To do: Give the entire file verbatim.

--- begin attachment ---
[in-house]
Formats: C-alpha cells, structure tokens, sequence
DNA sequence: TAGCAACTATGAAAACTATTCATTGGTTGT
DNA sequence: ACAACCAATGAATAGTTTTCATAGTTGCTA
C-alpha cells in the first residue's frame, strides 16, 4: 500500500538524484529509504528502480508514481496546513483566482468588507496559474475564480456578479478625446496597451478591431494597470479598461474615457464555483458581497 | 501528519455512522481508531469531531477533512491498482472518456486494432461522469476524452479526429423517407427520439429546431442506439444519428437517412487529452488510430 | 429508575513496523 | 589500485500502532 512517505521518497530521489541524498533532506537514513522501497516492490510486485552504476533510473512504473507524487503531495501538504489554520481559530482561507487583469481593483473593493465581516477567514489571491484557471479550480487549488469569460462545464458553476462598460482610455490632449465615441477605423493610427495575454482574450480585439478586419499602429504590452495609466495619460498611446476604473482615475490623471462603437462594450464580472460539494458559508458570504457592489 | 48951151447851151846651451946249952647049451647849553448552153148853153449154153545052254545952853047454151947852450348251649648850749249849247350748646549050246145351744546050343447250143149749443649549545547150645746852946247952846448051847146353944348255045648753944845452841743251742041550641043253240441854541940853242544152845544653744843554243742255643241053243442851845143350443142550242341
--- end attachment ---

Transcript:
[in-house]
Formats: C-alpha cells, structure tokens, sequence
DNA sequence: TAGCAACTATGAAAACTATTCATTGGTTGT
DNA sequence: ACAACCAATGAATAGTTTTCATAGTTGCTA
C-alpha cells in the first residue's frame, strides 16, 4: 500500500538524484529509504528502480508514481496546513483566482468588507496559474475564480456578479478625446496597451478591431494597470479598461474615457464555483458581497 | 501528519455512522481508531469531531477533512491498482472518456486494432461522469476524452479526429423517407427520439429546431442506439444519428437517412487529452488510430 | 429508575513496523 | 589500485500502532 512517505521518497530521489541524498533532506537514513522501497516492490510486485552504476533510473512504473507524487503531495501538504489554520481559530482561507487583469481593483473593493465581516477567514489571491484557471479550480487549488469569460462545464458553476462598460482610455490632449465615441477605423493610427495575454482574450480585439478586419499602429504590452495609466495619460498611446476604473482615475490623471462603437462594450464580472460539494458559508458570504457592489 | 48951151447851151846651451946249952647049451647849553448552153148853153449154153545052254545952853047454151947852450348251649648850749249849247350748646549050246145351744546050343447250143149749443649549545547150645746852946247952846448051847146353944348255045648753944845452841743251742041550641043253240441854541940853242544152845544653744843554243742255643241053243442851845143350443142550242341